But it has also shown us that, in the midst of increasing digitisation, our need for social and physical interaction remains. The isolation brought about by COVID-19 has taught us that we cannot only function as a digital society. This will probably lead to higher-education institutions presenting a blended mode of learning and teaching in the future; a combination of online learning and face-to-face interactions, ensuring that students still get to experience campus life and the valuable interactions that go with it. 

The pandemic has also helped to crystalise the way in which we as ‘generators of knowledge’ should interact with society. The recent rhetoric of anti-scientific world leaders has caused communities to become distrustful of universities and science. 

We need to actively work on building trust within communities again. And we can only do this by working closely with other sectors of society, gauging real needs, and working together as parts of a bigger system in order to find real, practical solutions that can be seen by everyone to make a positive change in different spheres of society.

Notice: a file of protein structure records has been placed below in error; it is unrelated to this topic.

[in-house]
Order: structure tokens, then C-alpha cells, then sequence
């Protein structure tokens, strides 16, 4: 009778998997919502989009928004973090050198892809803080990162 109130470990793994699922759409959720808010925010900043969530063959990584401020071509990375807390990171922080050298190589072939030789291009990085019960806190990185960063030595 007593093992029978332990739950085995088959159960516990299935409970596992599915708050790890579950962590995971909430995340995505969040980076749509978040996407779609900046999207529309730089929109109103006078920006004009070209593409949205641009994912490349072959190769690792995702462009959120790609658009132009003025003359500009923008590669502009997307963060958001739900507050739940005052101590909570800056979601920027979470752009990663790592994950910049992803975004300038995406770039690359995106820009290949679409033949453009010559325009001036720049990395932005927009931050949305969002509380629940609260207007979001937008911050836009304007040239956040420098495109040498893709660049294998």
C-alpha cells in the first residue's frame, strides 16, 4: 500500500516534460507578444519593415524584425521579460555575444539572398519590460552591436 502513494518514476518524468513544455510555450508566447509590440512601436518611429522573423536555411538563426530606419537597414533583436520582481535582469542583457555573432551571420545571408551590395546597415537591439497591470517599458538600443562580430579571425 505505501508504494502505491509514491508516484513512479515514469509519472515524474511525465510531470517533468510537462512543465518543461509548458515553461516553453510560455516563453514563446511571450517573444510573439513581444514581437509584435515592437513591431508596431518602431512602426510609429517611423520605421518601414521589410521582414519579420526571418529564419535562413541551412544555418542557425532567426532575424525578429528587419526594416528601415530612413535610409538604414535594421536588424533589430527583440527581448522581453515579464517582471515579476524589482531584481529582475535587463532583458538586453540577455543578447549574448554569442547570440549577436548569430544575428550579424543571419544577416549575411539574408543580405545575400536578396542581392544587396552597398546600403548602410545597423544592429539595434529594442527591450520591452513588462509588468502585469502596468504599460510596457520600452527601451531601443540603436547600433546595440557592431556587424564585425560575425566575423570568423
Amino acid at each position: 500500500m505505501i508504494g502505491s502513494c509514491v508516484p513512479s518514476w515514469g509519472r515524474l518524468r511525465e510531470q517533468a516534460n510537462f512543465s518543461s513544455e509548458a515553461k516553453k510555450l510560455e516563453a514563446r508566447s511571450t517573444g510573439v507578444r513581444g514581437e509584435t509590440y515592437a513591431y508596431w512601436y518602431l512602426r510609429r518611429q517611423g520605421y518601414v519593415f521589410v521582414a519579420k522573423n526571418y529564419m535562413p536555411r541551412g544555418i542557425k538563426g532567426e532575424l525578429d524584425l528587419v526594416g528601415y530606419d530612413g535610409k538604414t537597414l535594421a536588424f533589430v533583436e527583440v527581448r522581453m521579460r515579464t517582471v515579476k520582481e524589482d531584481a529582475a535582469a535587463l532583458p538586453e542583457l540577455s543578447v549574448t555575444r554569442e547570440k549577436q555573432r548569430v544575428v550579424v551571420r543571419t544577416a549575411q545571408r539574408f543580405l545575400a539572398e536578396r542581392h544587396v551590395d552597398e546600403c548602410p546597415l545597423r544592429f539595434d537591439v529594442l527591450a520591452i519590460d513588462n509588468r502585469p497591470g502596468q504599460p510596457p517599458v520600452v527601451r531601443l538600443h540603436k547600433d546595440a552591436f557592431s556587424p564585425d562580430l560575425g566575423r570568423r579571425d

Every organisation, business, government, and institution benefit from having both visionaries and pragmatists.  The visionaries help us to imagine a future we want to live in. The pragmatists work out practical, doable, and sustainable steps to get there. 

Sometimes it becomes necessary for the activists and orators to step aside and create space for the scientists and administrators to systematically get on with what needs to be done.
While we are all eager to move beyond this period in our collective history, back to a world that resembles more of the ‘old normal’ we long for, we should not make hasty, ill-considered moves and take shortcuts to get there.

We should also see this period as our opportunity to push our boundaries, embrace the ‘new normal’, and be innovative in our thinking on how to stay there. 

(Prof Francis Petersen is a registered professional engineer and has served on the executive managements of higher-education institutions, science councils, and industry organisations.)